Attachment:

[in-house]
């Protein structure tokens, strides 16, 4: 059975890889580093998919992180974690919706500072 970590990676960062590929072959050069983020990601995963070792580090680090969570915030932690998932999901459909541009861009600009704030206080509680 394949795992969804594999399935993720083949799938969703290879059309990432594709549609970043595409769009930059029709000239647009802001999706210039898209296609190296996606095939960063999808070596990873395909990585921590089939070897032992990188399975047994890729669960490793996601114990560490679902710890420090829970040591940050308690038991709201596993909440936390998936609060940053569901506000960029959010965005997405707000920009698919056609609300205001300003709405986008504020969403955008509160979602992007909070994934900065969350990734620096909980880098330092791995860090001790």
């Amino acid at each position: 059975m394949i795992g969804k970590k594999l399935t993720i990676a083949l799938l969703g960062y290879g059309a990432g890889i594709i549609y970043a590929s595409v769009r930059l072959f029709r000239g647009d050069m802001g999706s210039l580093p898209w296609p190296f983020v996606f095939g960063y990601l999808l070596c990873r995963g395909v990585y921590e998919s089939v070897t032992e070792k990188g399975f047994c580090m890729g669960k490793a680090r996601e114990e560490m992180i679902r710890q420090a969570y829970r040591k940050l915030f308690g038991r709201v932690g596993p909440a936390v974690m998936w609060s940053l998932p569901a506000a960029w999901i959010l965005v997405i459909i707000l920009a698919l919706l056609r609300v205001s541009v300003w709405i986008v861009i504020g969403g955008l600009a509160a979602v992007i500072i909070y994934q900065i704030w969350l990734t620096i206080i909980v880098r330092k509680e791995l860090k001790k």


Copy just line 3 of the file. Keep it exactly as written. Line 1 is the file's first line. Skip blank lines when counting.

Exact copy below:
């Amino acid at each position: 059975m394949i795992g969804k970590k594999l399935t993720i990676a083949l799938l969703g960062y290879g059309a990432g890889i594709i549609y970043a590929s595409v769009r930059l072959f029709r000239g647009d050069m802001g999706s210039l580093p898209w296609p190296f983020v996606f095939g960063y990601l999808l070596c990873r995963g395909v990585y921590e998919s089939v070897t032992e070792k990188g399975f047994c580090m890729g669960k490793a680090r996601e114990e560490m992180i679902r710890q420090a969570y829970r040591k940050l915030f308690g038991r709201v932690g596993p909440a936390v974690m998936w609060s940053l998932p569901a506000a960029w999901i959010l965005v997405i459909i707000l920009a698919l919706l056609r609300v205001s541009v300003w709405i986008v861009i504020g969403g955008l600009a509160a979602v992007i500072i909070y994934q900065i704030w969350l990734t620096i206080i909980v880098r330092k509680e791995l860090k001790k």